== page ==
• Peer mentors will serve as ambassadors for undergraduate research. The Office of Undergraduate Research is always trying to increase the visibility of undergraduate research for students. Here are some general activities for peer mentors; specifics will be negotiated with each peer mentor at the start of the experience.

              Peer mentors will:

              • help promote undergraduate research opportunities on campus in various ways (for example, tabling at student events, presentations to student organizations and classes, etc.).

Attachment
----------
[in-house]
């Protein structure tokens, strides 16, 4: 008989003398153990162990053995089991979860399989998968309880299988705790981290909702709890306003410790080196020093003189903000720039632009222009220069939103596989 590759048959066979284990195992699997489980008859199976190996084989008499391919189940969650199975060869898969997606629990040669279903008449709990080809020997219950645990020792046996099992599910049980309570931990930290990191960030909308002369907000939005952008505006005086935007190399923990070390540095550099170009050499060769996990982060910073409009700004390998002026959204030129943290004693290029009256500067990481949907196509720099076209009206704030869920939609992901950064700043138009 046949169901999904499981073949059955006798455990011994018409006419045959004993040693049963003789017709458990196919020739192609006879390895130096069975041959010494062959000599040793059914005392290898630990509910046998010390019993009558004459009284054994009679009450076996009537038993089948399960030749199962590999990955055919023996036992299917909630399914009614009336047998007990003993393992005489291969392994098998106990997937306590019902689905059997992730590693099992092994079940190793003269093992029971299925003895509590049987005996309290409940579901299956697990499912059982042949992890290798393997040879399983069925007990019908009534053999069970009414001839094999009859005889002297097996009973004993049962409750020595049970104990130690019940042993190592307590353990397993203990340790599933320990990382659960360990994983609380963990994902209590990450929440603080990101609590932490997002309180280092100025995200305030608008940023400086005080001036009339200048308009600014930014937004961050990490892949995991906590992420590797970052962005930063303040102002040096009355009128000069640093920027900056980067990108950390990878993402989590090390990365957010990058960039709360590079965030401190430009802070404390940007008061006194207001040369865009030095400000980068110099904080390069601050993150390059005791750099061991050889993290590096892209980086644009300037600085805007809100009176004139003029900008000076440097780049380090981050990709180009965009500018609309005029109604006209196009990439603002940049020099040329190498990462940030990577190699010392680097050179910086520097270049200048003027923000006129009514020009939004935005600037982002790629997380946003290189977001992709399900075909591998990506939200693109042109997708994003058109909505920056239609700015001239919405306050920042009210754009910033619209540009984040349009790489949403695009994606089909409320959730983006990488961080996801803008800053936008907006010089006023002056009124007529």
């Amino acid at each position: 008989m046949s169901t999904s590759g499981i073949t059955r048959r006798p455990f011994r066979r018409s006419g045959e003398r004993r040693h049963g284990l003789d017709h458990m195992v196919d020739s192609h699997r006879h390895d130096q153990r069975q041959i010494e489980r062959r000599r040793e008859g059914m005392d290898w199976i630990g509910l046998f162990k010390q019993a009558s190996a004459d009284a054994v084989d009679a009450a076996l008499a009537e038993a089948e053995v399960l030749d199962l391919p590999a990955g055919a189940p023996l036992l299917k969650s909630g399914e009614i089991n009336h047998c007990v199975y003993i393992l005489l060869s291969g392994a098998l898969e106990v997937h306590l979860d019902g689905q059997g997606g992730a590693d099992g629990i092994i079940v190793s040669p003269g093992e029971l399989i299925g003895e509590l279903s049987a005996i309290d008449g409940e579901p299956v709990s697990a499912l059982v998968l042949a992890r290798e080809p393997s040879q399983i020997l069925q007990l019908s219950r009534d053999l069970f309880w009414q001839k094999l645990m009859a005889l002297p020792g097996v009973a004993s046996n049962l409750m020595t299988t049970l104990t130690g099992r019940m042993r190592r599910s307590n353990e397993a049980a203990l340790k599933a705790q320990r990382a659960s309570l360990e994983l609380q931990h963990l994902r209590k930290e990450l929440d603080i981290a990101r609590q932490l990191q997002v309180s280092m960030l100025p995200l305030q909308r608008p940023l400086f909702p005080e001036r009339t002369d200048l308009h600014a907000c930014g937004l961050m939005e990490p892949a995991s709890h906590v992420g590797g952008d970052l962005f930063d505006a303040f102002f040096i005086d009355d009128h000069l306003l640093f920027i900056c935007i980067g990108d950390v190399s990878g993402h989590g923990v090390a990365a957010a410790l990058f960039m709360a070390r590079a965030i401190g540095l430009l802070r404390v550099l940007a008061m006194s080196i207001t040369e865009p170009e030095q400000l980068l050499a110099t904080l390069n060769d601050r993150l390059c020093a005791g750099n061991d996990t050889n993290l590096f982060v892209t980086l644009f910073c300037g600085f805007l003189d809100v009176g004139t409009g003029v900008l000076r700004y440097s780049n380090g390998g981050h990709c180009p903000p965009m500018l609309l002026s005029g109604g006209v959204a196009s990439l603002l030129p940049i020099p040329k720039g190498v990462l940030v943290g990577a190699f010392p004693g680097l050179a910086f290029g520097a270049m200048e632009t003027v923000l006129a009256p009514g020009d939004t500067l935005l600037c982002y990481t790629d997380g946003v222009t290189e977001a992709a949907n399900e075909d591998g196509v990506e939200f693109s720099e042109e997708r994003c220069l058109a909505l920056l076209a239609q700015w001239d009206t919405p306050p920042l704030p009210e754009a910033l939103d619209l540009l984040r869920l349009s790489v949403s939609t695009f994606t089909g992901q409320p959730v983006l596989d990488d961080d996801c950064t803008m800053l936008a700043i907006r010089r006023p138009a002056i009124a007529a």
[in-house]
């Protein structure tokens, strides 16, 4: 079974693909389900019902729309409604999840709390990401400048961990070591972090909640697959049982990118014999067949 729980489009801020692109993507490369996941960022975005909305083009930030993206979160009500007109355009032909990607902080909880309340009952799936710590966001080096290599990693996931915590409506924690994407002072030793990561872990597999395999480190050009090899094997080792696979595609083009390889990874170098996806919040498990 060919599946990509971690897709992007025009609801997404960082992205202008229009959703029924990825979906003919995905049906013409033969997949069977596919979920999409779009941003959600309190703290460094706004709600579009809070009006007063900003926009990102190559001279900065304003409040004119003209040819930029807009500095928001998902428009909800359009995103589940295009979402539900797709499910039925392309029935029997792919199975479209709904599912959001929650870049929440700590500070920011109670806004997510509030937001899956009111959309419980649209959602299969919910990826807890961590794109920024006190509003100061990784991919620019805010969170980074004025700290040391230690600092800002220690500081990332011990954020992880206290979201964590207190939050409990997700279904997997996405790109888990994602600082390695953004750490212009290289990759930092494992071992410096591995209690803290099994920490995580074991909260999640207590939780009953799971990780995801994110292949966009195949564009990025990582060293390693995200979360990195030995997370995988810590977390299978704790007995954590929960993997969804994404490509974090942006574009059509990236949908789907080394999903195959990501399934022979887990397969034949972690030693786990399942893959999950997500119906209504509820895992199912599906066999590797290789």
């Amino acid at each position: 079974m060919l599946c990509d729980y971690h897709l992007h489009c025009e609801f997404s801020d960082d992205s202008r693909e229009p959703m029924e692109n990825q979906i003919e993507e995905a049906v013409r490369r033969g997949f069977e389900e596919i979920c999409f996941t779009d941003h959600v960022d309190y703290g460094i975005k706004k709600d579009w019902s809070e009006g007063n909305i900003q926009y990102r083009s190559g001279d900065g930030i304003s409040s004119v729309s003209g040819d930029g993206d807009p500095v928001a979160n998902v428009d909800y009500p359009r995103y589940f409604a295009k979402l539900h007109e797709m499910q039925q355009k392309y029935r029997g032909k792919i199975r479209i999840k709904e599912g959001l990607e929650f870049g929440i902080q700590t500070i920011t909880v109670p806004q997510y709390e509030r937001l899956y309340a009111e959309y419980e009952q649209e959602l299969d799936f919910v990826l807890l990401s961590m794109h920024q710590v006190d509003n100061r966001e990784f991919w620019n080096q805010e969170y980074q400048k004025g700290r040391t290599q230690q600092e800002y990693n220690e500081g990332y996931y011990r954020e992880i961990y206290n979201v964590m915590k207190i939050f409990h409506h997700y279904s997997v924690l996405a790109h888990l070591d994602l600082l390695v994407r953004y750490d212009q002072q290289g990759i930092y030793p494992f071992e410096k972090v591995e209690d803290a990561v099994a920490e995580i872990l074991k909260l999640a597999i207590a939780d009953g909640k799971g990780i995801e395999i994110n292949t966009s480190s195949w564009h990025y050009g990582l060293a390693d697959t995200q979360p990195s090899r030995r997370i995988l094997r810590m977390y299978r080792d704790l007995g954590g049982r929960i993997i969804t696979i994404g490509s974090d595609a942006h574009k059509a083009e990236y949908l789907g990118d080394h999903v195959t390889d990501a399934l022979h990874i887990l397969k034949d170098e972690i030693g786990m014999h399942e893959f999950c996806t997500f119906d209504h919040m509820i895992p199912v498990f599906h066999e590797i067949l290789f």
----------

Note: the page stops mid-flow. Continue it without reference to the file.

• offer workshops on topics that are relevant for undergraduate researchers (for example, presenting at conferences, working effectively in research teams, how to seek out undergraduate research experiences, etc.).
              • meet regularly with students in the First-Year Scholars Program. 
              • help the Office of Undergraduate Research (OUR) with events and activities, such as orientations and the Symposium of Student Scholars.
              • engage in other activities that support the mission of the Office of Undergraduate Research.
            • Training will be provided to all accepted mentors. Training modules will include the following: 

              • Undergraduate Research Overview (e.g., Office of Undergraduate Research resources and initiatives)
              • Peer Mentor Program Overview (e.g., duties, requirements, time commitment, communication rules)
              • Interpersonal Skills (e.g., communication skills, emotional intelligence)